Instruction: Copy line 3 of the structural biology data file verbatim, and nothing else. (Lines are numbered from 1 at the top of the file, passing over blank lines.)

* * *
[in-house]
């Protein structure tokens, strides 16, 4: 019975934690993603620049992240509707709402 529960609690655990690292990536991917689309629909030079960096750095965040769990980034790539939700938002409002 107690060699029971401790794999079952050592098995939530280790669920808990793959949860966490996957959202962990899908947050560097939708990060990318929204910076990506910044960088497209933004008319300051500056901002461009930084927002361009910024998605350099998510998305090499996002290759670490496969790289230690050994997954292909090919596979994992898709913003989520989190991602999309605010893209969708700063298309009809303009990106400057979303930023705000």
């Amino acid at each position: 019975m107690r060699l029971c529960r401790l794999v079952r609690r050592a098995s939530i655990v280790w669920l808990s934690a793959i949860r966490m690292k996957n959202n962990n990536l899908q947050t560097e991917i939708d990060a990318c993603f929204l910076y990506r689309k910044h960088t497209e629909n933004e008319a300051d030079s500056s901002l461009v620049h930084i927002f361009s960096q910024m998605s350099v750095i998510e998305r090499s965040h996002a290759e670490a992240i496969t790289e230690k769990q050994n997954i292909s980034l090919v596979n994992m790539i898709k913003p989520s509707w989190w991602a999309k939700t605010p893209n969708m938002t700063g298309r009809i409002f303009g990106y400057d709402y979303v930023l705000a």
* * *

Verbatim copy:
């Amino acid at each position: 019975m107690r060699l029971c529960r401790l794999v079952r609690r050592a098995s939530i655990v280790w669920l808990s934690a793959i949860r966490m690292k996957n959202n962990n990536l899908q947050t560097e991917i939708d990060a990318c993603f929204l910076y990506r689309k910044h960088t497209e629909n933004e008319a300051d030079s500056s901002l461009v620049h930084i927002f361009s960096q910024m998605s350099v750095i998510e998305r090499s965040h996002a290759e670490a992240i496969t790289e230690k769990q050994n997954i292909s980034l090919v596979n994992m790539i898709k913003p989520s509707w989190w991602a999309k939700t605010p893209n969708m938002t700063g298309r009809i409002f303009g990106y400057d709402y979303v930023l705000a």